- Landscape of Poetry:Ryuichi Tamura
The following essay by Kazuko Shiraishi () originally appeared in Shi no Huukei · Shijin no Shouzou () (Landscape of Poetry: Portraits of the Poets). In 2007, the publisher Shoshi Yamada () released the book, an anthology of work by fifteen wellknown international poets—Shiraishi's lifetime personal friends. In each essay, she introduces the poet's best work, remembering their friendship like a landscape. The book received the sixtieth Yomiuri Literary Award in 2009 ()—the second Yomiuri Award given to Shiraishi. Samuel Grolmes and I translated the poems by Tamura included in the essay.—Y. T.
My encounter with Ryuichi Tamura has been my fate. I wonder what my life would have become if, at the age of seventeen, I had not run across his poem "Reunion." Perhaps fate would have taken me in a different direction.
Tomorrow, no even tonight, the factory in Saijō where I work could get bombed, and I might die in a fireball. Or die by jumping into the sea from a two-hundred-meter-high cliff at the back of the factory, which was the only way to run away from the fire—whichever option I chose, there was nothing but death. Those were the days of my fourteenth year in the town of Matsuyama on Shikoku Island, to which I had been evacuated. The war ended three days before the expected air raid, so I took a deep breath, realizing I had gotten away without dying. I was overwhelmed with a sense of release, believing that from now on my life belongs to me.
The girl students were able to return to school. Among the books I found in the town of Matsuyama which grabbed me were The Flowers of Evil by Baudelaire and The Blue Cat and Barking at the Moon by Sakutaro Hagiwara. I had no appetite for lukewarm lyric poetry.
I returned to Tokyo. I do not have a clear memory of when and where, but I encountered Tamura's "Reunion" in the journal Poetics. For the first time, I met the earth face to face as swirling sand. The poem had a shocking impact on me. Up until then, I had been on the earth, but had never met the earth with such closeness as to have a game of chess with it. [End Page 159]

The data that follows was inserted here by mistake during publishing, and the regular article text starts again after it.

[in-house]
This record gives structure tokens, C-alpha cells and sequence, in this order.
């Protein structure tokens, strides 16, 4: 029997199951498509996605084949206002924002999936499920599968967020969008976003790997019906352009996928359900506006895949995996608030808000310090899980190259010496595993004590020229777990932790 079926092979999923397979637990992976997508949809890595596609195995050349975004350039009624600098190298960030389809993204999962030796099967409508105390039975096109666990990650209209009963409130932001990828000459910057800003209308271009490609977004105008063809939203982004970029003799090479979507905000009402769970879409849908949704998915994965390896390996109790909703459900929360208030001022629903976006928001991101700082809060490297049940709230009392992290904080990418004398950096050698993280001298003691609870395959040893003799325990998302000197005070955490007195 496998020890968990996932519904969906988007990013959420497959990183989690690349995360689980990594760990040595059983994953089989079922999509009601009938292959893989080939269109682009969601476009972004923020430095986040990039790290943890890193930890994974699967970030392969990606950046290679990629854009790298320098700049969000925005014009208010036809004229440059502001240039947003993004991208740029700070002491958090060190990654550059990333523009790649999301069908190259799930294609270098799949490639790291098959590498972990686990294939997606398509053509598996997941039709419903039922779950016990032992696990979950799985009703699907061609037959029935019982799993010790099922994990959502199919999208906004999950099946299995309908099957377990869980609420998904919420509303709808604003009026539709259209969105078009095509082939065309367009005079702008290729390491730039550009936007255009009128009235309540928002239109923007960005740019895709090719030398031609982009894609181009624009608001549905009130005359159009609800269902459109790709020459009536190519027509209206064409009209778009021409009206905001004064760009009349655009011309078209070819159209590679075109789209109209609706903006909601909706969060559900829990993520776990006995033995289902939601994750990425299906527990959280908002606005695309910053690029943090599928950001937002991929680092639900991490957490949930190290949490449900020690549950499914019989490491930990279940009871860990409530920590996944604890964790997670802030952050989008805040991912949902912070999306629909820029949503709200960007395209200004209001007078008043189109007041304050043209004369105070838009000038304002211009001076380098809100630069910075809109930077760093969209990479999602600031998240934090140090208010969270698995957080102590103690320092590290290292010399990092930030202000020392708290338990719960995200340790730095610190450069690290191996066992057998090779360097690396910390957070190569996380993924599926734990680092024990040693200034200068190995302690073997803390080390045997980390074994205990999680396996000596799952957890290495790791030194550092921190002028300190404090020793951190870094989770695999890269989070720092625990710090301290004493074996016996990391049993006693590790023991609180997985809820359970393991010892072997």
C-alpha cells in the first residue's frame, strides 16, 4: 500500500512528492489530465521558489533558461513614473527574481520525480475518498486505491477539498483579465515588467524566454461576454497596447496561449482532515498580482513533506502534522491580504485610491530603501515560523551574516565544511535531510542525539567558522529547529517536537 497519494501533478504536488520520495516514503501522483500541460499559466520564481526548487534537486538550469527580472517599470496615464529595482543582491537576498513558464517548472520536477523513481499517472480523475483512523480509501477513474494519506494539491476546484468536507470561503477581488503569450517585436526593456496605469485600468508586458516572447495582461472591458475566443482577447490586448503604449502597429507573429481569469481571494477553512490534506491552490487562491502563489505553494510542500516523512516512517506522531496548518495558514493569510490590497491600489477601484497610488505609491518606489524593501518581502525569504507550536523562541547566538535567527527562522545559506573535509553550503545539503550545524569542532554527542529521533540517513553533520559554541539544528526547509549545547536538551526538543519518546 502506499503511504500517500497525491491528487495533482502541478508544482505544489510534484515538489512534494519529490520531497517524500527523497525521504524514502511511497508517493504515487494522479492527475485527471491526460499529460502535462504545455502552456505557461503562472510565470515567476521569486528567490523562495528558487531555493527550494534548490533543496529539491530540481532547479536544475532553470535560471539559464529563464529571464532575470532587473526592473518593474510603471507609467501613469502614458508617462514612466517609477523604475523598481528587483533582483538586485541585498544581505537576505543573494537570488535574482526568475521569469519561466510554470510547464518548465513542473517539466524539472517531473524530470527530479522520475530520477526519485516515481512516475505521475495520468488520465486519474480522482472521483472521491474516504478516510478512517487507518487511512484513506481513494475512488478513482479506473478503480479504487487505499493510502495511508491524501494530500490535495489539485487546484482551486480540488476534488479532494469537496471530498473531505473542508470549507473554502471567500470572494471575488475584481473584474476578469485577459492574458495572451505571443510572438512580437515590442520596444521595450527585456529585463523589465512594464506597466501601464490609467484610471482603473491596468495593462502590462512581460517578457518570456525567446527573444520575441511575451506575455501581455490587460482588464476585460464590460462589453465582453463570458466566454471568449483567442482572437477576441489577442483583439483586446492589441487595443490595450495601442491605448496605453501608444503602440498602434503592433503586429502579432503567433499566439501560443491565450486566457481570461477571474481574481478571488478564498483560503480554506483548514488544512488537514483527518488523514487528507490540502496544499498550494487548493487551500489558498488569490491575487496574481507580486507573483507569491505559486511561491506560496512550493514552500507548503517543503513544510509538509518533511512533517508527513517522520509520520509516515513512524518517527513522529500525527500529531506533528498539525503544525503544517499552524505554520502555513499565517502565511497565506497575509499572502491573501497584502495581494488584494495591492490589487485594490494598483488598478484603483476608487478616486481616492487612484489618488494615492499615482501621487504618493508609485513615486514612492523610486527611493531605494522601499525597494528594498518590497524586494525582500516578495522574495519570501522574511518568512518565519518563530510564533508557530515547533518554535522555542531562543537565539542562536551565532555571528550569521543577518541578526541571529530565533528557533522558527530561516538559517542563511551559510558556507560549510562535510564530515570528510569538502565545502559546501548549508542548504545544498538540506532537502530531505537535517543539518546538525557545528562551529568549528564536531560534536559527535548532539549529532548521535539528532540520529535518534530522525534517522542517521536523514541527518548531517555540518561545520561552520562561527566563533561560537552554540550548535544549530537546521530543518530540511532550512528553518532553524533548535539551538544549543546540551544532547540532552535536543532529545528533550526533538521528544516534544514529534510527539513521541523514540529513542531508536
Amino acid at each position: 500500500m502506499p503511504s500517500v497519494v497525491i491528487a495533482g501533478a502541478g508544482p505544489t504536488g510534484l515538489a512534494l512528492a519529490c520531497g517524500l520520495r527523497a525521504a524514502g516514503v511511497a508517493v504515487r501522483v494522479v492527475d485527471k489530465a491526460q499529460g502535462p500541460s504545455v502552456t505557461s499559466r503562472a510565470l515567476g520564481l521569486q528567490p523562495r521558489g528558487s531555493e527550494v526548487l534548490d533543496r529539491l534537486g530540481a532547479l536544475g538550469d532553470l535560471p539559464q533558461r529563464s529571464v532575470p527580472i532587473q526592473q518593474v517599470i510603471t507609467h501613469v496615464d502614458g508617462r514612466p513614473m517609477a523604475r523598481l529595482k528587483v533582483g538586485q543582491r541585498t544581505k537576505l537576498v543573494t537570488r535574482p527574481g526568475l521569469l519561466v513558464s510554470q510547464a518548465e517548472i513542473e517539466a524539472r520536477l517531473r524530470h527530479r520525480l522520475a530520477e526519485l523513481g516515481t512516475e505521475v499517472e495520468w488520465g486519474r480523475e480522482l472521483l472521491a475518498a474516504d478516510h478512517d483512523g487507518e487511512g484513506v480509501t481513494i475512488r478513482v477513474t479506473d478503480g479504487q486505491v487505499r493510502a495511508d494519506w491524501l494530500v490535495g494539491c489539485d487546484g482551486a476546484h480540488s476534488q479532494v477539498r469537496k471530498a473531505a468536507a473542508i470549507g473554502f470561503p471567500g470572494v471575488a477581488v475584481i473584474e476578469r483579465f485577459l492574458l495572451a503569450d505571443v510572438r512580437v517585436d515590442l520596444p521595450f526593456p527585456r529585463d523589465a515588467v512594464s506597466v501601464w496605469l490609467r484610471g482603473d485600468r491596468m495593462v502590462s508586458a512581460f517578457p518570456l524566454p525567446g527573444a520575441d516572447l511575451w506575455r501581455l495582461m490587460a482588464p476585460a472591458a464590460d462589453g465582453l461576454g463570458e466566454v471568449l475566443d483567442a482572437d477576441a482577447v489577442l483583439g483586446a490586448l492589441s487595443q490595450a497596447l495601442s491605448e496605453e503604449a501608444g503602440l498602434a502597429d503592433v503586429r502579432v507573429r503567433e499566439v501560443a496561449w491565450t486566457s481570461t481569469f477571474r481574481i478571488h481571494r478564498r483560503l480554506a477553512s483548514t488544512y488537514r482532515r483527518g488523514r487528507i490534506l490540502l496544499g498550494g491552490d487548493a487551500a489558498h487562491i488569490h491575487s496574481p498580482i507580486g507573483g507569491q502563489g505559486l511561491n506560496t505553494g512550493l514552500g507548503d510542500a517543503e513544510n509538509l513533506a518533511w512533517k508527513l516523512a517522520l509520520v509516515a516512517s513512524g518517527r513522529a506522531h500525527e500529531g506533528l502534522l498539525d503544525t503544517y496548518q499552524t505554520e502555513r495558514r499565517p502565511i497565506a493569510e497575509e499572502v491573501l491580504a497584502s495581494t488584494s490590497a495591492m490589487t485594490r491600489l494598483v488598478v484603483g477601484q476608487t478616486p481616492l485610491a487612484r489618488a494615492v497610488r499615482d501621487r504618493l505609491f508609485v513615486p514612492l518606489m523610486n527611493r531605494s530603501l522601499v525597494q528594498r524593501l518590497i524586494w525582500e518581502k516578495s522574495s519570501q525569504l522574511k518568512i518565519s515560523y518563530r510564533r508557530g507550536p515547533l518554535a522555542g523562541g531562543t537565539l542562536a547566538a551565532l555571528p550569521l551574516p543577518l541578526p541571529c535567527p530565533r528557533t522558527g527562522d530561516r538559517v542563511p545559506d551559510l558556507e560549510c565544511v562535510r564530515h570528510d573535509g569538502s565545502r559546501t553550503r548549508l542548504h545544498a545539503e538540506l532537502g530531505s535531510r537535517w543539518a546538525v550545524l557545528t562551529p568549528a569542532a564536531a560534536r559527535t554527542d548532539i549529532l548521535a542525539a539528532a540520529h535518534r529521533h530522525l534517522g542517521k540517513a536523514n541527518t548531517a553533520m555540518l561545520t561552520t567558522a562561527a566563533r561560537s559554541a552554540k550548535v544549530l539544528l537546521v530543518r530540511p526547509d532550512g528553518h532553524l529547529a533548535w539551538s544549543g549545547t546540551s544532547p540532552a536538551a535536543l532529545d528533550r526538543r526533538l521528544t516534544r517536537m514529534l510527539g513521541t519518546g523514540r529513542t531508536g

Admiring the journal that published the great poem which had singularly moved me, I visited the Poetics study group, carrying with me a poem of mine, "Time." Just then Shiro Murano and Koichi Kihara were selecting and commenting on poems. Taking up my poem, Kihara said, "Whose poem is this? It has a weird feeling." And then he asked me, "As for your pen name, what have you decided on?"
At that time, I had no idea that Koichi Kihara was inviting me into Katsue Kitazono's Vou poetry group. At the same time, another group of poets was publishing a magazine called Wasteland (Arechi), named after T. S. Eliot's poem. The two groups shared some ideas, and so the Wasteland poets—Saburo Kuroda, Taro Kitamura, Nobuo Ayukawa, not to mention Ryuichi Tamura and Koichi Kihara—were showing up at the meetings of the Vou group.
The Wasteland poets discussed and uproariously disputed Dos Passos and Faulkner. Then when night came, they parted from the gentlemen of coffee and cake—Katsue Kitazono's Vou poets—and went out to Shinbashi to drink Calvados and vodka, and drank kasutori and bakudan at Narushisu in Shinjuku like fish. I followed them many times out of natural curiosity, even though I was still a high school student.
My introductory remarks have gotten long, but this poem "Reunion" gave me a baptism into modernism, and gave me a chance to encounter and look closely at the early Wasteland group. The group advocated that poetry must have an ideology, social responsibility, and a spirituality, in desolate postwar Japan. (The Wasteland group later parted from Vou and became independent.)
Where did I meet youWhere Where did I meet youmy friend who is a good friend of death my old friendMidday in...